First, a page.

Jan-21-2020 | Sports Missions
When Accomplishment Counts
Since I live in Nashville but our family have followed the KC Chiefs for years, I named Chiefs my fav team for the playoff semifinals game but the Titans, the team I would root for because of how the way it impacts our city. Could we get creative and learn to see and to love both sides in a rivalry? Maybe we would get more wins in life that way. The rest of this blog examines what real accomplishment could look like.
Sep-23-2018 | Sports Missions
Setting New Goals Through Soccer
It’s difficult to know how many people have died as a result of the drug war in Mexico. Some estimates put the civilian casualty rate at over 160,000 since 2007, a number that surpasses both Iraq and Afghanistan combined. In the midst of all these numbers are family members: brothers, fathers, women, and sadly, children.
Jul-30-2018 | Sports Missions
A Window into Statelessness Through a Futbol Player
Some of you, especially World Cup fans, may have watched the global news with bated breath as 12 trapped soccer players were rescued from flooded, twisted cave passages in Thailand. This crisis hit close to home, as some of the affected children were from communities very similar to those we serve. My family has visited this cave, and our team has served communities in this area for decades.
Jul-23-2018 | Sports Missions
Omar’s Story: View from the Top
When Omar hears the stories of the children he works with in the Saved by Soccer program, he is truly amazed at how far some of them have come. "In comparison, I had a beautiful childhood. Thank goodness, I didn't have such complicated situations as some of these kids," he said. Still, his passion for soccer and professional success allows him to connect with the participants in a meaningful way.
Jul-13-2018 | Sports Missions
Saved by Soccer: Our Vision
Nobody expects international service work to be easy, but in 1988, the idea of launching a charitable outreach in a tiny town at the very southern part of Coahuila was particularly challenging.
Jun-29-2018 | Sports Missions
A Family Saved by Soccer
In Mexico, the term mamá luchona roughly translates to "scrappy mom," usually referring in a derogatory fashion to a young single mom who has to act as both mother and father to her kids. In recent years, children of single moms have reclaimed the term, telling everyone about their incredible moms who worked twice as hard to provide for their family.
Jun-25-2018 | Sports Missions
Adolfo’s Story: ‘I wasn’t alone any more’
Growing up in a small town in Central Mexico, Adolfo was no stranger to the two biggest problems plaguing his hometown: poverty and drugs.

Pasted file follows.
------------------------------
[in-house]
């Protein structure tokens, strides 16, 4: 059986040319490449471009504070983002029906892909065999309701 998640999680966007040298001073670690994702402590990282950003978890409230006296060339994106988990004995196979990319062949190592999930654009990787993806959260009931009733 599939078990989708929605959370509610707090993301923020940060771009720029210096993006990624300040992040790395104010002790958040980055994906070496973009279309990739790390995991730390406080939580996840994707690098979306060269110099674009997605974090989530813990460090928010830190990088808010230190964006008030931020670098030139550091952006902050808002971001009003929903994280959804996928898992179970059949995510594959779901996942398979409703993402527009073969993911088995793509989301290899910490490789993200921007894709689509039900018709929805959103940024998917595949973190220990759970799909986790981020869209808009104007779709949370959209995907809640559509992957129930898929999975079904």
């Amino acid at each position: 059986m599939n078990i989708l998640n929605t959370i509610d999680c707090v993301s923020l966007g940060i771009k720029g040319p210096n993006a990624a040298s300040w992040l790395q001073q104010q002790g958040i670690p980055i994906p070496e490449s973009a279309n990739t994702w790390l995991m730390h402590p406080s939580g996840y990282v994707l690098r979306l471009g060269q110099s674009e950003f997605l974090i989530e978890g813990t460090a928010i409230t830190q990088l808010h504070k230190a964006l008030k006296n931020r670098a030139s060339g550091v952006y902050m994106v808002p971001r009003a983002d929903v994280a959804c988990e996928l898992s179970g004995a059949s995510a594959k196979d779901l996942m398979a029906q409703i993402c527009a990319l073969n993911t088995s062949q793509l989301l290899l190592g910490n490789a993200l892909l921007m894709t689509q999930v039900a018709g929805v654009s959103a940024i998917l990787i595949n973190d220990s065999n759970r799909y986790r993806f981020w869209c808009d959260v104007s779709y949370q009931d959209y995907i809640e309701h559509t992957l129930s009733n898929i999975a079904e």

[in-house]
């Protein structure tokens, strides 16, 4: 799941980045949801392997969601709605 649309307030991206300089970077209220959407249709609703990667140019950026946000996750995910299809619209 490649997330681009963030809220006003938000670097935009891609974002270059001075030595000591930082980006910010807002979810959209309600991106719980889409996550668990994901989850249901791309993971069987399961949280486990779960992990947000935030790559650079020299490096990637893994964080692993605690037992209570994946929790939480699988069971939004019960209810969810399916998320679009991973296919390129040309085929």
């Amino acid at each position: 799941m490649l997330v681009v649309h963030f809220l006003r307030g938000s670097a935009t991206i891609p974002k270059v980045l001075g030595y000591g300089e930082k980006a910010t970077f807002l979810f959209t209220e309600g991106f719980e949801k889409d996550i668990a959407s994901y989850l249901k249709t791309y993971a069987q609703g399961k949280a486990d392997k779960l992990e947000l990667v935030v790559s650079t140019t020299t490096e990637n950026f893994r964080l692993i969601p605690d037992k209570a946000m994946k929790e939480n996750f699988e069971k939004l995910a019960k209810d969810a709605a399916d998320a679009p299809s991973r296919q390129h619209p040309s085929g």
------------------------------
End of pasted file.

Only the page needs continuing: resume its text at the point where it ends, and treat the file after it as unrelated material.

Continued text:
Jun-18-2018 | Sports Missions
Saved by Soccer: Our Impact
In 1988, our Program Director, Stephen, was working as a recording engineer in Nayarit when he heard about a job opening in a tiny town just southwest of Monterrey. "There was a community center that had been worn down to nothing, and somebody needed to come build it back up and hand it back to the community," Stephen said.
Apr-22-2014 | Sports Missions
Mexico Update: El Calor Is In The Playoffs!
El Calor (our pro soccer club in Mexico) is rounding out their season with a 6-4-1 record, which guarantees them a spot in the playoffs! We are exceedingly proud of these young men as they work to achieve their goals on and off the field.
Jan-29-2013 | Project-AK47
Donato joins our semi-pro soccer program!
He was an angry child, an orphan who grew up in the social welfare system. Fredrico had watched his mother die right in front of him. His father killed her and Fredrico knew he was next. He fled out the door, his skinny legs pumping and kicking puffs of dust up along the street. He ...
Nov-26-2010 | Project-AK47
Mexico Report: Hope Through Soccer
As I talked with our Latin America Director, José, about current and future projects one evening during my recent trip to Mexico, the phone rang, which wasn't uncommon for his bustling house. After he exchanged the usual pleasantries as is customary in Latin culture, I watched his countenance change and noticed a lump developing in his throat as he spoke. As he hung up the phone, he turned to me with tears welling up in his eyes and said, "A 26-year-old we pulled out of the drug trade a couple years ago just died." He paused in his grief for a moment and then added in choked words, "I'm so sick...so sick of burying kids," before he turned to walk out of the room.